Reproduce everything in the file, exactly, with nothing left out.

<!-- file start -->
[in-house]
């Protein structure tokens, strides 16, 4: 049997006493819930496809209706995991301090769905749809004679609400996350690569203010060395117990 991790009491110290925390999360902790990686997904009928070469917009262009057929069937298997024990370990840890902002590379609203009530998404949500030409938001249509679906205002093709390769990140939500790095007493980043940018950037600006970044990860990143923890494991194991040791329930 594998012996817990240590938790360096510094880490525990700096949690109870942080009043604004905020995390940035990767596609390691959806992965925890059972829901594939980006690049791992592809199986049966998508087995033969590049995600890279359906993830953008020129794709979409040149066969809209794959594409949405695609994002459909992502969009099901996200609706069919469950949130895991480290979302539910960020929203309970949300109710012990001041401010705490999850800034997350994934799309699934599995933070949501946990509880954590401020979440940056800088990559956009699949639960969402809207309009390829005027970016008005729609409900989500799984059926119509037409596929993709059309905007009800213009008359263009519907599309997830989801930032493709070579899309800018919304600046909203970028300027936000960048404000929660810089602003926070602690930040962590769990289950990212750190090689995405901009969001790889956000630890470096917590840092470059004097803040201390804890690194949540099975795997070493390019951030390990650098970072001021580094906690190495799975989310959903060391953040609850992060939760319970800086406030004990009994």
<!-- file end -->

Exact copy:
[in-house]
């Protein structure tokens, strides 16, 4: 049997006493819930496809209706995991301090769905749809004679609400996350690569203010060395117990 991790009491110290925390999360902790990686997904009928070469917009262009057929069937298997024990370990840890902002590379609203009530998404949500030409938001249509679906205002093709390769990140939500790095007493980043940018950037600006970044990860990143923890494991194991040791329930 594998012996817990240590938790360096510094880490525990700096949690109870942080009043604004905020995390940035990767596609390691959806992965925890059972829901594939980006690049791992592809199986049966998508087995033969590049995600890279359906993830953008020129794709979409040149066969809209794959594409949405695609994002459909992502969009099901996200609706069919469950949130895991480290979302539910960020929203309970949300109710012990001041401010705490999850800034997350994934799309699934599995933070949501946990509880954590401020979440940056800088990559956009699949639960969402809207309009390829005027970016008005729609409900989500799984059926119509037409596929993709059309905007009800213009008359263009519907599309997830989801930032493709070579899309800018919304600046909203970028300027936000960048404000929660810089602003926070602690930040962590769990289950990212750190090689995405901009969001790889956000630890470096917590840092470059004097803040201390804890690194949540099975795997070493390019951030390990650098970072001021580094906690190495799975989310959903060391953040609850992060939760319970800086406030004990009994």